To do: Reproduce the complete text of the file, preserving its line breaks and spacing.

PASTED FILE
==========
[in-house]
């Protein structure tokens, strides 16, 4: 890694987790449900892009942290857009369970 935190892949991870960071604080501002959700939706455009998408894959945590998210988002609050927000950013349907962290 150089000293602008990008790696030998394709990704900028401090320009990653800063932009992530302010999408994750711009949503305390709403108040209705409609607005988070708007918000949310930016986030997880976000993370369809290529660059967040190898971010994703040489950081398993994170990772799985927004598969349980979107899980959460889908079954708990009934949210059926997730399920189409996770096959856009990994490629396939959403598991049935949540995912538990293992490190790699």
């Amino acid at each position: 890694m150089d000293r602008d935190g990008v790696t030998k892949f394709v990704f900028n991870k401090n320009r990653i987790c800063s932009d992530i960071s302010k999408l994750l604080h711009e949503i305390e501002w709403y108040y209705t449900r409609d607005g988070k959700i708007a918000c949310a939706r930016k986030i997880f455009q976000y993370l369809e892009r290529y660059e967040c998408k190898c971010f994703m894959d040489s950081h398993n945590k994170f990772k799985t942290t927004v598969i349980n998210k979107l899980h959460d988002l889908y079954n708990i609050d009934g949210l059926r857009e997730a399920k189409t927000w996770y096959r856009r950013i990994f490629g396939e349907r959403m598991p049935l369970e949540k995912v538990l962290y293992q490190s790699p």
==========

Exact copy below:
[in-house]
């Protein structure tokens, strides 16, 4: 890694987790449900892009942290857009369970 935190892949991870960071604080501002959700939706455009998408894959945590998210988002609050927000950013349907962290 150089000293602008990008790696030998394709990704900028401090320009990653800063932009992530302010999408994750711009949503305390709403108040209705409609607005988070708007918000949310930016986030997880976000993370369809290529660059967040190898971010994703040489950081398993994170990772799985927004598969349980979107899980959460889908079954708990009934949210059926997730399920189409996770096959856009990994490629396939959403598991049935949540995912538990293992490190790699």
């Amino acid at each position: 890694m150089d000293r602008d935190g990008v790696t030998k892949f394709v990704f900028n991870k401090n320009r990653i987790c800063s932009d992530i960071s302010k999408l994750l604080h711009e949503i305390e501002w709403y108040y209705t449900r409609d607005g988070k959700i708007a918000c949310a939706r930016k986030i997880f455009q976000y993370l369809e892009r290529y660059e967040c998408k190898c971010f994703m894959d040489s950081h398993n945590k994170f990772k799985t942290t927004v598969i349980n998210k979107l899980h959460d988002l889908y079954n708990i609050d009934g949210l059926r857009e997730a399920k189409t927000w996770y096959r856009r950013i990994f490629g396939e349907r959403m598991p049935l369970e949540k995912v538990l962290y293992q490190s790699p």